Your profiles on the social media networks are your Online Reputation. Google considers LinkedIn one of the top referral sites for information on professional people. If someone Googles your name, more than likely your LinkedIn profile link will come up in the first few of the Google search engine results page (SERP). That’s where you want to be.
In addition, since the pandemic closed down live networking events, business pros have flocked to LinkedIn.
What does your LinkedIn profile say about you?
Does it say, "This person isn't an expert in anything,"? Or, "Not very professional!"? If you set up a LinkedIn profile and have not updated it in a while, or it sounds like you're looking for employment rather than you own your own business, it's not helping. In fact, it's hurting you.
Here are a few LinkedIn Reputation Killers that you need to address ASAP!
- No picture. There is no reason why you should not have a picture of yourself — not a caricature or a cartoon character. You are networking. People remember faces before they remember names or even occupations. I’ve walked into live networking events where I don’t know a soul and someone will walk up to me and say, “I’ve seen you on LinkedIn!” I reply, “That means what I do works!” They saw my picture next to posts in one of the local area groups. (See #11.)
- Incomplete name and location. You must put your full name and your location. That way people can find you easier. Even if you have a “global” business, put your actual location. Also, it must be your name not your company’s name. People connect with people. People follow companies. Companies have Company Profiles which are separate from personal profiles. Your personal profile “owns” your company one and you are an employee of your company.
- Incomplete heading. Your heading tells someone what you do at a glance. You must put your title and your company. Don’t just put “owner” or “entrepreneur”. Put what you are.
- Less than 50 connections. 50 is the magic number on LinkedIn along with a complete profile to be an “all-star”. Connect first with your friends, co-workers, former colleagues, former class mates, then connect with people you’ve met via different venues. After the event, sit with the cards you collected and invite everyone connect with you on LinkedIn. Remind them where you met: “John, it was nice meeting you at the _____ yesterday …”
- No vanity URL. If your LinkedIn address has a bunch of numbers at the end of it, you need to create your vanity URL. This makes it easier for you to put your LinkedIn profile address on your business card. If you have a common name, you’ll need to add your middle name or initial or get creative. LinkedIn will let you know if your name is available. When you're on your profile, in the upper right, you'll see, "edit profile URL".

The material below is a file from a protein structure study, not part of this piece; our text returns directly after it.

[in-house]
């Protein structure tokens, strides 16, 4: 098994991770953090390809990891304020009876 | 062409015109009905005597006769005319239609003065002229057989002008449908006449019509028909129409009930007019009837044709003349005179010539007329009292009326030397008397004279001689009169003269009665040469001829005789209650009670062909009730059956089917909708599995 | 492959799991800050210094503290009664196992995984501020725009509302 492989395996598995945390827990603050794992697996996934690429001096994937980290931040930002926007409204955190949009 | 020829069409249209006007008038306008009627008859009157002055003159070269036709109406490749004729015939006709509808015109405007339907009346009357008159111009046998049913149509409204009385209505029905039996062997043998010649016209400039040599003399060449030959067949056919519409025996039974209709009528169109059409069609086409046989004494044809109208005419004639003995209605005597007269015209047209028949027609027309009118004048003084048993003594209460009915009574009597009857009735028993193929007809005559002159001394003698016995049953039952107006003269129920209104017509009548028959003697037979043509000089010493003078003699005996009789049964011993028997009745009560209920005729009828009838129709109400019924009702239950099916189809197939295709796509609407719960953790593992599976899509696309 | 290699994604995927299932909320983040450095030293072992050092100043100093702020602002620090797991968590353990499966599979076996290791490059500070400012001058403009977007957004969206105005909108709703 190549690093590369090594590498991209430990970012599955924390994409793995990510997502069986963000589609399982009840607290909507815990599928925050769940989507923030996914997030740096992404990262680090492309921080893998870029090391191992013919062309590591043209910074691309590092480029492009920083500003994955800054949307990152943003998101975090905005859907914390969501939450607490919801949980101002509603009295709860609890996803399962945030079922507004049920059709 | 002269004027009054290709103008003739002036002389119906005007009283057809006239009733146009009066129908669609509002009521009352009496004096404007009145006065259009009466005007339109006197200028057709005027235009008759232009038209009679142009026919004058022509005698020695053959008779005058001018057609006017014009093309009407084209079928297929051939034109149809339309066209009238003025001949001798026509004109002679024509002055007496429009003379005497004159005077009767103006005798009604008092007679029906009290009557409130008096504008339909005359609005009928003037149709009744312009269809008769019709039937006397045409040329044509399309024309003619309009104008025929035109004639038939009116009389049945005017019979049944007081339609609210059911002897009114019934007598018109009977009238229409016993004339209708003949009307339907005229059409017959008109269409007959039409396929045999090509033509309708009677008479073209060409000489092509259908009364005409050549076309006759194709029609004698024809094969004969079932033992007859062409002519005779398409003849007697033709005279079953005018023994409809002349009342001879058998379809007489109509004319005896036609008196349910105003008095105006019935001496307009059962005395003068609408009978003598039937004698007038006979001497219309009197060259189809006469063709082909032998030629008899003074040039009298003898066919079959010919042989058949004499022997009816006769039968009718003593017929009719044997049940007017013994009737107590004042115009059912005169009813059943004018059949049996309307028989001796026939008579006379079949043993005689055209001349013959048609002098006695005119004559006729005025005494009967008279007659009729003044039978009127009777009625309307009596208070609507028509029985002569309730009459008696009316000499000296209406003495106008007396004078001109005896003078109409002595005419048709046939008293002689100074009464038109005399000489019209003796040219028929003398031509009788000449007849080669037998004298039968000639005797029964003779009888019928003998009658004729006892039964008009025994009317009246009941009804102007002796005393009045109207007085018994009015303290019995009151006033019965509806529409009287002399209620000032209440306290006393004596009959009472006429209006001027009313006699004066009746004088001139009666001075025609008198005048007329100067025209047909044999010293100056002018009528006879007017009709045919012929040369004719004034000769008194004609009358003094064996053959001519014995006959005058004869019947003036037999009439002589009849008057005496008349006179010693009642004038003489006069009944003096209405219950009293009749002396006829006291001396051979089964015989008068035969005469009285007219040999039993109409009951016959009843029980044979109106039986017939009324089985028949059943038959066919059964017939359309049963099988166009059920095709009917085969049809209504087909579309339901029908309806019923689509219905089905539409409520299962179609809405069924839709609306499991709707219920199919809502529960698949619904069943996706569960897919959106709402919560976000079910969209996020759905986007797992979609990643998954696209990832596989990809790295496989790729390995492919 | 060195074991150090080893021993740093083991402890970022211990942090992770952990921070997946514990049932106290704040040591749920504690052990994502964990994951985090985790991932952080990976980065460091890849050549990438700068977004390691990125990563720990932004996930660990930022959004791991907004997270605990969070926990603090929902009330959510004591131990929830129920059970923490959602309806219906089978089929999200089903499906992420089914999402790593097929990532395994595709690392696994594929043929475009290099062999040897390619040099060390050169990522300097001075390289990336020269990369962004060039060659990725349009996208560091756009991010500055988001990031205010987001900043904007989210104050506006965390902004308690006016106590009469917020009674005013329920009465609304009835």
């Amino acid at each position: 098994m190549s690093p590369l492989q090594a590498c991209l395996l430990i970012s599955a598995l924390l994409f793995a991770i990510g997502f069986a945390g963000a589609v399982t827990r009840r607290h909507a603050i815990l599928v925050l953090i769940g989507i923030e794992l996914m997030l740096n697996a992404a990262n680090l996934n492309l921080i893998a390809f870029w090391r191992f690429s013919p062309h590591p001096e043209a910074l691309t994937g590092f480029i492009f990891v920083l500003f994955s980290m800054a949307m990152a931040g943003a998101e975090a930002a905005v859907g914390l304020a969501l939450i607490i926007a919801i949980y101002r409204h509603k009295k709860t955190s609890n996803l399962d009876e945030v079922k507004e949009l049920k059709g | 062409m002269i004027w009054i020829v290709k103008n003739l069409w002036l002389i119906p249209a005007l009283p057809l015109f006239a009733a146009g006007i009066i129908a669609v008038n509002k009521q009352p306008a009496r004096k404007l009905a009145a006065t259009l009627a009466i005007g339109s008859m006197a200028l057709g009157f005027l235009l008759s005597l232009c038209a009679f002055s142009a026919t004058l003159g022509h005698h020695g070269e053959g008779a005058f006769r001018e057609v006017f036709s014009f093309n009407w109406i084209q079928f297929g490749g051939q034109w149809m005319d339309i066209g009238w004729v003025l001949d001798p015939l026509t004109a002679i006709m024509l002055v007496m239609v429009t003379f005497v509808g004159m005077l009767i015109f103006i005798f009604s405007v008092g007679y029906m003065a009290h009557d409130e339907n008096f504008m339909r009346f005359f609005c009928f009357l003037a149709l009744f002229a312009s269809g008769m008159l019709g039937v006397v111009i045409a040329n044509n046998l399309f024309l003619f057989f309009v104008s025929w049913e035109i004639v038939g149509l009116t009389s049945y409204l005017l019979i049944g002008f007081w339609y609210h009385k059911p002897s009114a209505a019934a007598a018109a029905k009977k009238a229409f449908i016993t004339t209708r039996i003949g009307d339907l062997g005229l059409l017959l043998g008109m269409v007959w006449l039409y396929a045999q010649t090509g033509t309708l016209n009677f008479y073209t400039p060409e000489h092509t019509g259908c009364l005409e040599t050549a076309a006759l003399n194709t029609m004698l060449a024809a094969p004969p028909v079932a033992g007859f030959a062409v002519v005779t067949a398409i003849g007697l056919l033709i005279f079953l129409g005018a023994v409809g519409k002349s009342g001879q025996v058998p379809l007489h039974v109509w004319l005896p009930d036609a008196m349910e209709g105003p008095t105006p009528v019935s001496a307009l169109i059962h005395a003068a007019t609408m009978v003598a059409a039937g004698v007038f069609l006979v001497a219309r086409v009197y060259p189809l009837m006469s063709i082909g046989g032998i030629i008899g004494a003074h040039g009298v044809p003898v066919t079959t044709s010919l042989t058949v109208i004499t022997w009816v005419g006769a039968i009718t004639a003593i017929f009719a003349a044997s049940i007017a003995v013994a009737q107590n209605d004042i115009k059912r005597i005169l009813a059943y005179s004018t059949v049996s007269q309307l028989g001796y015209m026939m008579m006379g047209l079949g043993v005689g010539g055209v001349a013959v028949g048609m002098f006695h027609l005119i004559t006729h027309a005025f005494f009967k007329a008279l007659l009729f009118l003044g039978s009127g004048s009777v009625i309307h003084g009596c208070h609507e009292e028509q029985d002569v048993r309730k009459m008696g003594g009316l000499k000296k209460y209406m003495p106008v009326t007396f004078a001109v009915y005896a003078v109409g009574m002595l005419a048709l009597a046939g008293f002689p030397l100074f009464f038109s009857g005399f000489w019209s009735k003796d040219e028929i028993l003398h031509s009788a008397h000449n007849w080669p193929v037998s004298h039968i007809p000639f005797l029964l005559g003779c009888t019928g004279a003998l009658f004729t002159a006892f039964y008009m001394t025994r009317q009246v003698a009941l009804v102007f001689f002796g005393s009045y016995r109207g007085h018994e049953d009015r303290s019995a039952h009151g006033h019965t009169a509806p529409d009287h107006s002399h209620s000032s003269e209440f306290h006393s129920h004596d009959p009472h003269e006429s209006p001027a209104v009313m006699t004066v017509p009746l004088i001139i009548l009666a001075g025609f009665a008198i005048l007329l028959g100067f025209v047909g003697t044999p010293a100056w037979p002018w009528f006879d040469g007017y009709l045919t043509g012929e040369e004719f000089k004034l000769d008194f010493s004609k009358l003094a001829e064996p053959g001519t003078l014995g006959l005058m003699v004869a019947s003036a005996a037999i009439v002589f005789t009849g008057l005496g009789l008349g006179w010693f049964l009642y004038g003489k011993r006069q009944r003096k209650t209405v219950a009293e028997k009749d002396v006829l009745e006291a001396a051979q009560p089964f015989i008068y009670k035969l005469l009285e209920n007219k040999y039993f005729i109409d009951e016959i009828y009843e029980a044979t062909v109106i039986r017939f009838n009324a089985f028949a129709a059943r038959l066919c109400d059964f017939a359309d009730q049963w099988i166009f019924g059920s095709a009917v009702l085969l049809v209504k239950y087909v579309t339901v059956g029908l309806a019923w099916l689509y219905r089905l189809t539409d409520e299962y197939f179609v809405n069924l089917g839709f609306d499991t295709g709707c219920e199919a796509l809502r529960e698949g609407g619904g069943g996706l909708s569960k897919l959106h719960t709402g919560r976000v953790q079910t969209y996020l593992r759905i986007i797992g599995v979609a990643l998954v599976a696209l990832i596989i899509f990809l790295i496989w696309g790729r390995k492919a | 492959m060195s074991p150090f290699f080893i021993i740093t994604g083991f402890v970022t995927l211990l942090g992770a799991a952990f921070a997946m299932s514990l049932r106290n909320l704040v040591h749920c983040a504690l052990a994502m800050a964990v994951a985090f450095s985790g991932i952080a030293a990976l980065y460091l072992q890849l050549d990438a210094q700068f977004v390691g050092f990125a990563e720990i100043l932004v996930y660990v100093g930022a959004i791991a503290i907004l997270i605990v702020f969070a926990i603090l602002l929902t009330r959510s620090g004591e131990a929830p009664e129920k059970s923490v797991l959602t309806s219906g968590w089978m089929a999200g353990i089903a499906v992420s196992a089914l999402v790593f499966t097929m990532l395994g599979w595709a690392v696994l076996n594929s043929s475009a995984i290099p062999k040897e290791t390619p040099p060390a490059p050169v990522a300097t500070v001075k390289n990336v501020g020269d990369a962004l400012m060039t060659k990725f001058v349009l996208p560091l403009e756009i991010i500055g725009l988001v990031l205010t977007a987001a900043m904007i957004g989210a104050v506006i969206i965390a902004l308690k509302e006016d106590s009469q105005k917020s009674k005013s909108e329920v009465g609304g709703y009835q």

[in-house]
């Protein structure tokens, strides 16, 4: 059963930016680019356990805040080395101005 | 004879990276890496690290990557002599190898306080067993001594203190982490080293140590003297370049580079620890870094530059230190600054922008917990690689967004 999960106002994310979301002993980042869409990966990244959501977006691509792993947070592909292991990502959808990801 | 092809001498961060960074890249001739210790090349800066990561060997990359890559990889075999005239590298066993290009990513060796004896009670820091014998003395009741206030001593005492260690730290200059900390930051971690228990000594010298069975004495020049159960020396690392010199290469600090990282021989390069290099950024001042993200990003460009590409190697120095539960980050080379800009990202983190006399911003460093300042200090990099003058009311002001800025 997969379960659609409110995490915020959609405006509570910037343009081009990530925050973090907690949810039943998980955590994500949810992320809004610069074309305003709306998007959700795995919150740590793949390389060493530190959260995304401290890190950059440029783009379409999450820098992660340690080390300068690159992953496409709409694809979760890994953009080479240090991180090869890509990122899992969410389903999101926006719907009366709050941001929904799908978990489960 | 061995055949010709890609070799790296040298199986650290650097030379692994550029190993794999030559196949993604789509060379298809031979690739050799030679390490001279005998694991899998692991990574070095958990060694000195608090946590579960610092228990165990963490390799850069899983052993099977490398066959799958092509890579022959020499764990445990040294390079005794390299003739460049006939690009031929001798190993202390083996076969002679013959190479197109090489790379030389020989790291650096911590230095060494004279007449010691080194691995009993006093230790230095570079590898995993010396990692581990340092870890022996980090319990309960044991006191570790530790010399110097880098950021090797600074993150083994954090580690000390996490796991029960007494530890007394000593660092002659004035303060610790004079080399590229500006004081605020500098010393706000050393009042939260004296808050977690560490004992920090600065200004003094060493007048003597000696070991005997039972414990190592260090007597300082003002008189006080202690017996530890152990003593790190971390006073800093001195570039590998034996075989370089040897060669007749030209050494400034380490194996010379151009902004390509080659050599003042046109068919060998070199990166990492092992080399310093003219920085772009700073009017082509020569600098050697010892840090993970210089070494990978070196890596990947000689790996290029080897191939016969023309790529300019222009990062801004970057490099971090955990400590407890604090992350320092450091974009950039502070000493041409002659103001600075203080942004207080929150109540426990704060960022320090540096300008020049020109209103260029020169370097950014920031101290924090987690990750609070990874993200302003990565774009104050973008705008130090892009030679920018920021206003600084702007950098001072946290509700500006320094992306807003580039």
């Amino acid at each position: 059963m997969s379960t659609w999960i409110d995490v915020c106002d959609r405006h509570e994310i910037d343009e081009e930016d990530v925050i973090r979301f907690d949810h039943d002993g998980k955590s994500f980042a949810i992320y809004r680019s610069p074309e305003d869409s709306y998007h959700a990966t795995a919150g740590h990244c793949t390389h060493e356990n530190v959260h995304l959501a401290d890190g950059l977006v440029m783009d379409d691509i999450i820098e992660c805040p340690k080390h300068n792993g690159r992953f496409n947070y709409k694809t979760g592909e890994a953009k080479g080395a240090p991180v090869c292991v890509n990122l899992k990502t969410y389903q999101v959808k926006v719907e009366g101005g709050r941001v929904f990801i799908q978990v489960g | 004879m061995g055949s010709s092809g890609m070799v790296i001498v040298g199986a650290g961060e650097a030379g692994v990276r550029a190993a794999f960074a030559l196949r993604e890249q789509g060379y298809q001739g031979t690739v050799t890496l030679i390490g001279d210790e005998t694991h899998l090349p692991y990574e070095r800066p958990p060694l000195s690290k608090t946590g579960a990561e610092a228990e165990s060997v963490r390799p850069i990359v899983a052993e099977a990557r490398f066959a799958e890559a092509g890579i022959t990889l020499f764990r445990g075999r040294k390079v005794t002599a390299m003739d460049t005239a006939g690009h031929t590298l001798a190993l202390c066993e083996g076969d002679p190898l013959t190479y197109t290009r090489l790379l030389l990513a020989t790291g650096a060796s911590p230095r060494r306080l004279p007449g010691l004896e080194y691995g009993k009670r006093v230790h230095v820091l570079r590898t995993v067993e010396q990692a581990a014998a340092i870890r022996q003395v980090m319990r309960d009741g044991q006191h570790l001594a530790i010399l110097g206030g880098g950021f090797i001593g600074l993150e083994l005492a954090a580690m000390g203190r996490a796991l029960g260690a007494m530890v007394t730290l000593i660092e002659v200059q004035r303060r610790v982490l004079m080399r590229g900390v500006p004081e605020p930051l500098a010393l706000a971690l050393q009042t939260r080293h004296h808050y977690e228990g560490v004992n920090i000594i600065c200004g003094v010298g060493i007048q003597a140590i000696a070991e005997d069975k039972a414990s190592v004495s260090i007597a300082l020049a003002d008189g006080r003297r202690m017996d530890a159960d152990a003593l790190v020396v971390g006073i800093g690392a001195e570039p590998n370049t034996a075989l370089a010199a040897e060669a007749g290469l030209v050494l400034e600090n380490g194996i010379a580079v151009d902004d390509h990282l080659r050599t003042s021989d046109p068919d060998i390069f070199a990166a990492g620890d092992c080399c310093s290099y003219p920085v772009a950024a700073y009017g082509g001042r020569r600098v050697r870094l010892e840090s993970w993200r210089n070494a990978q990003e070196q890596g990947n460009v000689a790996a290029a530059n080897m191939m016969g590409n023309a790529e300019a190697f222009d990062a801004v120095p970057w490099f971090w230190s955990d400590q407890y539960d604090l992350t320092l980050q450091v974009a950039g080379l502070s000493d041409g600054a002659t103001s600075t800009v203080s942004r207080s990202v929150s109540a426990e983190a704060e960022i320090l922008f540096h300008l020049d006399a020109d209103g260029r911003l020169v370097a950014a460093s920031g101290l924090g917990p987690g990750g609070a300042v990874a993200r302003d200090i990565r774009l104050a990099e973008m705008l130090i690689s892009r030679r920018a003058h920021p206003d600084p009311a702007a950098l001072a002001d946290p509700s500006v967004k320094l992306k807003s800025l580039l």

- A blank about section. Here is where you promote your business – not your resume! You have your own business, you’re not looking for a job. Here’s where you add relevant keywords describing what you do and what you offer. Use bullet points not long, wordy paragraphs. Don’t use “flowery language” either. Get to the point. You’ve got plenty of space here. Use it.
- Only one job experience. For a profile to be complete, LinkedIn requires at least 2 jobs. Add even a college job in there. Make sure that your current position is where you are working now. Even if you do more than one thing. Fill out everything in your profile. You want to be an "All Star".
- No recommendations. Recommendations are important as they carry a lot of weight. Recommendations have be to personally written by someone who knows you or your work.
- No skills. These are your keywords. You can put up to 50 skills. Use them.
- No company profile. As mentioned in #2, companies have company profiles. Your company profile page should look like an extention of your website. Make sure you add all your "specialties", your website URL and a call-to-action button. Use any one besides "visit website". Fill out the description of your company completely. All this helps you come up when people are searching for what you have to offer. You can also create showcase pages for services or products. Furthermore, you can now write articles as your company.
- Not participating in groups. There’s a group for every interest and industry out there. You join groups as yourself, not as your company. Search for those where your target market hangs out, post and participate in discussions regularly. These are also good for finding referral sources. Make sure your personal profile is ready for primetime before you start asking to join groups. Read the group description and respect their rules for posting.
As an added branding element, upload a nice picture on your personal profile. It doesn't necessarily need to be the same as your company cover image. Use the free graphics tool, Canva.com to create the graphics. They have all the social media cover templates so you create the graphics in the right sizes.
An incomplete profile on any of the social media networks is like having a sloppy lobby.
Visitors to your social media profile pages should know immediately what you do and what you offer and branding must be consistent throughout the networks. These are free billboards for your business with free links that Google accepts as relevant and authentic.
SCORE offers regular social media marketing workshops and webinars. Check out the full schedule here!